Five Rules for a Management Succession Planning System

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Management Succession Planning > Best Practices > Five Rules for a Management Succession Planning System

Five Rules for a Management Succession Planning System
Anneke Zwart, Student (University), Netherlands, Moderator
Conger and Fulmer established five requirements for steady and reliable management succession planning.
1: The succession management system must orient towards development. Combining leadership development and succession management will result in optimal results.
2: Succession management systems need to focus on jobs that are important to an organization’s long-run success, also called linchpin positions. Focusing on these positions, companies will be able to supply the appropriate talent needed to fill future linchpin positions.
3: The system should be transparent. Although non-transparent systems have advantages, the idea is that employees will be more motivated if they know where they stand.
4: A successful management system should estimate and analyze progress frequently. In this way, potential problems will be recognized before they appear.
5: Establish a flexible succession management system. The most successful companies are the ones focusing on continuous improvements by changing their system according to feedback received, rather than being rigid.
Source: Conger, J. A. and R. M. Fulmer. “Developing your Leadership Pipeline”. Harvard Business Review, 2003.

On 5: Flexible: Cultural Influence on Reliable Management Succession Planning
P. ter Horst, Strategy Consultant, Chile, Member
The five requirements mentioned by Anneke Zwart are important for most companies, however, cultural differences may interfere this system. Not in all countries or cultures, feedback is treated in a way as suggested in the fifth point, thus having influence on the third point as well. Transparency is related to feedback, one can't exist without the other.

On 3: Transparent: Individual Contributions
Patrick E. Mentore, Consultant, Guyana, Member
As much as I agree with P. ter Horst I would like to say definitively that in some cultures the selfish element comes through even in the face of public advocacy for succession. What I mean is that some senior managers would like to be seen as indispensable to the process and therefore are more a hindrance than a help to change.

Combine Loyalty Management and Succession Management
Bueno, Analyst, Philippines, Member
@Patrick E. Mentore : Loyalty programs of the organization must be mature enough; promoting security and advocating sincere gratitude for the senior employees' loyalty and contributions. Loyalty programs mainly for the seniors and succession program for juniors with potentials. The two must strike a balance to help address the "selfish" element.
Succession management is a motivation for the candidates, but could be demotivating for the incumbents. The organization must protect the interest of the company, its candidates and its incumbents.

On Rule 2 for Succession Planning Systems: Focus only on Important Jobs?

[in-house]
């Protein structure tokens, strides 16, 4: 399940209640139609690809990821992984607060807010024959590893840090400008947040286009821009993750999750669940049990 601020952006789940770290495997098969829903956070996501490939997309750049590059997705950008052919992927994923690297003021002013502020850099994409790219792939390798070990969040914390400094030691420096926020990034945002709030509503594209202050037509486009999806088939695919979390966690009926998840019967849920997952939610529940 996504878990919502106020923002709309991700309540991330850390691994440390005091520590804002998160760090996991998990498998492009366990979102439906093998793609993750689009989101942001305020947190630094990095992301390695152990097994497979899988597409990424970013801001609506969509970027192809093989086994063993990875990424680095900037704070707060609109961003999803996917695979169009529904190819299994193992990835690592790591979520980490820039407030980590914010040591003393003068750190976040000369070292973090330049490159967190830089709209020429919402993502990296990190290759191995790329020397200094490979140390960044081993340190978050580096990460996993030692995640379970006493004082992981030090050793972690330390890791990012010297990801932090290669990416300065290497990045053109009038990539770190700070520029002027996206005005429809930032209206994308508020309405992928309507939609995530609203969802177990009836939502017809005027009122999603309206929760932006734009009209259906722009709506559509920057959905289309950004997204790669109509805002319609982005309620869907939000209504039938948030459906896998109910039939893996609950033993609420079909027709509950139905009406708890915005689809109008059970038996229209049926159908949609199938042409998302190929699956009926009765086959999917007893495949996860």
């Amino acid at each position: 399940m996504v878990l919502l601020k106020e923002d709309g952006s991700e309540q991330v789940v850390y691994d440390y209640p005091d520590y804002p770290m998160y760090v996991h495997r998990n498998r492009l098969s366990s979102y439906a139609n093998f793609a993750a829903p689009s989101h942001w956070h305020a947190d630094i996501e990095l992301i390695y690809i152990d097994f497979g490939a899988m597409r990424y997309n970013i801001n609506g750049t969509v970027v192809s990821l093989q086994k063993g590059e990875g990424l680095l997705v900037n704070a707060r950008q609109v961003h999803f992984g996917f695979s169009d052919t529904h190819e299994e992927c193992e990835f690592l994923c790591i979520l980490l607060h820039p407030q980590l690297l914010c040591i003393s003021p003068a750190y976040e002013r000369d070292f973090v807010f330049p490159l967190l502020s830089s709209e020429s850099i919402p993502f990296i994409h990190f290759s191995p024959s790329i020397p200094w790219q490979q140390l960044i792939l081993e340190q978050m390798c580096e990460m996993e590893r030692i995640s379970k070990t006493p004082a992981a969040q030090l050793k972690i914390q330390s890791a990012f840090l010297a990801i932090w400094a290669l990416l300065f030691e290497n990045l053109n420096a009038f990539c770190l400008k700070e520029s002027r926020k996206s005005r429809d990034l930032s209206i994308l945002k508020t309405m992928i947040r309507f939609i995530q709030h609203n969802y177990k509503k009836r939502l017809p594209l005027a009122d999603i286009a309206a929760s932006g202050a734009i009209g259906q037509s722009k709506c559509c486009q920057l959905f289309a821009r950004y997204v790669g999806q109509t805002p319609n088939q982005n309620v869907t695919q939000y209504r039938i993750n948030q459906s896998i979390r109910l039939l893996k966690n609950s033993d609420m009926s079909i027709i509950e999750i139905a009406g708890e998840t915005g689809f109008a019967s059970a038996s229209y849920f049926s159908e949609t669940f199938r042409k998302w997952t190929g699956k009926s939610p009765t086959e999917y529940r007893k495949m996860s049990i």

Rolando Acevedo, Business Consultant, Chile, Member
To manage a transparent succession planning system is a complex issue. I agree that transparency could motivate employees to improve their performance and to get a better knowledge about their opportunities for progress. In addition, it could be an stimulus for other employees.
However, employees who do not participate in the succession planning system could develop bad feelings. They could consider that they have insufficient opportunities in the company and leave. That could could also deteriorate collaboration and teamwork.
My view is that a succession planning system should include all employees and the information about the individual plans and progress should be managed in a private manner between the employee and his boss.

On 5. Continuous Improvement of Management Sucession Planning System
Francielle Nunes, Entrepreneur, Brazil, Member
I totally agree with Anneke Zwart's comments, they are a set of goals to keep a sucession planning system working. Plans must have rules in order to guide management sucession.
On the other hand also new people arrive with new ideas. Continuous improvement should be encouraged to change the original plan system step by step.

Succession Planning and Talent Engagement Process
Rahul, Teacher, India, Member
Succession planning is a 2-way process, actively involving both the supervisor and employee.
The success of any succession planning is not prescriptive but suggestive and rigorous follow up on the action steps is needed.

Succession Planning and Talent Engagement Process
Ronsard Lazare, Student (MBA), South Africa, Member
In combination with succession planning & talent development, employee retention becomes crucial because of the sizeable investment made towards developing individuals.

On Rule 2 for Succession Planning System
Ochora Onek, Student (MBA), Uganda, Member
@Rolando Acevedo: I certainly agree with you, but it is important to note that equal opportunity should be made available to all potential successors in the system to reduce bad feelings attitudes.

On 2: Critical Jobs in Management Succession
Ossama Soliman, Director, Egypt, Member
Good points. I suggest to develop point 2 which focuses on critical jobs could be best formulated as "coordination and co-operation between core and critical jobs for company business success".

On 4: Estimate and Analyze Progress Frequently
Ossama Soliman, Director, Egypt, Member
And for point 4 the newest approach for management succession is the Total Quality Management approach that depends on professional continuous improvement depending upon a lot of professional standards one of them being continuous feedback.

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